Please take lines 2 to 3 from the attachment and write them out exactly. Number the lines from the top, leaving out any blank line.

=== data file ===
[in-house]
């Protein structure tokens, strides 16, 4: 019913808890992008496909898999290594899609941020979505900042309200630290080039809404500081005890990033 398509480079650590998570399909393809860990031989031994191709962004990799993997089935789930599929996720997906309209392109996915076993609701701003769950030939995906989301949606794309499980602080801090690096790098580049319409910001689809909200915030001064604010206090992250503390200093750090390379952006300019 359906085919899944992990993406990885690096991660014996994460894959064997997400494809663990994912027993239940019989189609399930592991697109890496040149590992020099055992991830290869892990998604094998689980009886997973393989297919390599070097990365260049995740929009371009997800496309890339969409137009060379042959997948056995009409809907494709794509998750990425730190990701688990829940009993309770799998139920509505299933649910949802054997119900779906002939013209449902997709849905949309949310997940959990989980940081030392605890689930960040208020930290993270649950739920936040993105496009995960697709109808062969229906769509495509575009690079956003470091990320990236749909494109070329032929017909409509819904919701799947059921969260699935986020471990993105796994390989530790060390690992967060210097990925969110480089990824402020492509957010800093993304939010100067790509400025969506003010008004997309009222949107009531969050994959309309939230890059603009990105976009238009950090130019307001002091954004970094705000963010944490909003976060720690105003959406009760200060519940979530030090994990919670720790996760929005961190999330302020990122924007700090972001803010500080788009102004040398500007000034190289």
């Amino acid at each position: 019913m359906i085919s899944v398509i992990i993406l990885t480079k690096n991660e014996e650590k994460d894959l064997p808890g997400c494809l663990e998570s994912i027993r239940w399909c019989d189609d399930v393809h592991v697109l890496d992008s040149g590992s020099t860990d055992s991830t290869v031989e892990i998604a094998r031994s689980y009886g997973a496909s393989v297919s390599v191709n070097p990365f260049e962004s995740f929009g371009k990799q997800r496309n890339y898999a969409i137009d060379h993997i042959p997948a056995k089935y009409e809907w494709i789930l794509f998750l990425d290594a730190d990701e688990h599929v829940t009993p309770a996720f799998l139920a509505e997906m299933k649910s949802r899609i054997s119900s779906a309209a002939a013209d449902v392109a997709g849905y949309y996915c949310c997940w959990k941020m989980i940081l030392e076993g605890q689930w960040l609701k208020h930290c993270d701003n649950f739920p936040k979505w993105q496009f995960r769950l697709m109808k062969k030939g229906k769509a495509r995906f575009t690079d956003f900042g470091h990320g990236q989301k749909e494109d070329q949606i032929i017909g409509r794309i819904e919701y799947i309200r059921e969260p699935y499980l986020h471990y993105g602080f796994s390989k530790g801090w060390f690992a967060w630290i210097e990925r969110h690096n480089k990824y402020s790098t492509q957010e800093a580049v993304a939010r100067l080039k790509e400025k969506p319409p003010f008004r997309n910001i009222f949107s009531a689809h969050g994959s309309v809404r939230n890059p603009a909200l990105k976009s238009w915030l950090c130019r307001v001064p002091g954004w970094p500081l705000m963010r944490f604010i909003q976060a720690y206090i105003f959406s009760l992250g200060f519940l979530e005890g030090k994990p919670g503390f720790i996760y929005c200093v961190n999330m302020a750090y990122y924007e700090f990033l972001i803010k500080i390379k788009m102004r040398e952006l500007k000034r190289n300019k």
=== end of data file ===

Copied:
């Protein structure tokens, strides 16, 4: 019913808890992008496909898999290594899609941020979505900042309200630290080039809404500081005890990033 398509480079650590998570399909393809860990031989031994191709962004990799993997089935789930599929996720997906309209392109996915076993609701701003769950030939995906989301949606794309499980602080801090690096790098580049319409910001689809909200915030001064604010206090992250503390200093750090390379952006300019 359906085919899944992990993406990885690096991660014996994460894959064997997400494809663990994912027993239940019989189609399930592991697109890496040149590992020099055992991830290869892990998604094998689980009886997973393989297919390599070097990365260049995740929009371009997800496309890339969409137009060379042959997948056995009409809907494709794509998750990425730190990701688990829940009993309770799998139920509505299933649910949802054997119900779906002939013209449902997709849905949309949310997940959990989980940081030392605890689930960040208020930290993270649950739920936040993105496009995960697709109808062969229906769509495509575009690079956003470091990320990236749909494109070329032929017909409509819904919701799947059921969260699935986020471990993105796994390989530790060390690992967060210097990925969110480089990824402020492509957010800093993304939010100067790509400025969506003010008004997309009222949107009531969050994959309309939230890059603009990105976009238009950090130019307001002091954004970094705000963010944490909003976060720690105003959406009760200060519940979530030090994990919670720790996760929005961190999330302020990122924007700090972001803010500080788009102004040398500007000034190289």
């Amino acid at each position: 019913m359906i085919s899944v398509i992990i993406l990885t480079k690096n991660e014996e650590k994460d894959l064997p808890g997400c494809l663990e998570s994912i027993r239940w399909c019989d189609d399930v393809h592991v697109l890496d992008s040149g590992s020099t860990d055992s991830t290869v031989e892990i998604a094998r031994s689980y009886g997973a496909s393989v297919s390599v191709n070097p990365f260049e962004s995740f929009g371009k990799q997800r496309n890339y898999a969409i137009d060379h993997i042959p997948a056995k089935y009409e809907w494709i789930l794509f998750l990425d290594a730190d990701e688990h599929v829940t009993p309770a996720f799998l139920a509505e997906m299933k649910s949802r899609i054997s119900s779906a309209a002939a013209d449902v392109a997709g849905y949309y996915c949310c997940w959990k941020m989980i940081l030392e076993g605890q689930w960040l609701k208020h930290c993270d701003n649950f739920p936040k979505w993105q496009f995960r769950l697709m109808k062969k030939g229906k769509a495509r995906f575009t690079d956003f900042g470091h990320g990236q989301k749909e494109d070329q949606i032929i017909g409509r794309i819904e919701y799947i309200r059921e969260p699935y499980l986020h471990y993105g602080f796994s390989k530790g801090w060390f690992a967060w630290i210097e990925r969110h690096n480089k990824y402020s790098t492509q957010e800093a580049v993304a939010r100067l080039k790509e400025k969506p319409p003010f008004r997309n910001i009222f949107s009531a689809h969050g994959s309309v809404r939230n890059p603009a909200l990105k976009s238009w915030l950090c130019r307001v001064p002091g954004w970094p500081l705000m963010r944490f604010i909003q976060a720690y206090i105003f959406s009760l992250g200060f519940l979530e005890g030090k994990p919670g503390f720790i996760y929005c200093v961190n999330m302020a750090y990122y924007e700090f990033l972001i803010k500080i390379k788009m102004r040398e952006l500007k000034r190289n300019k």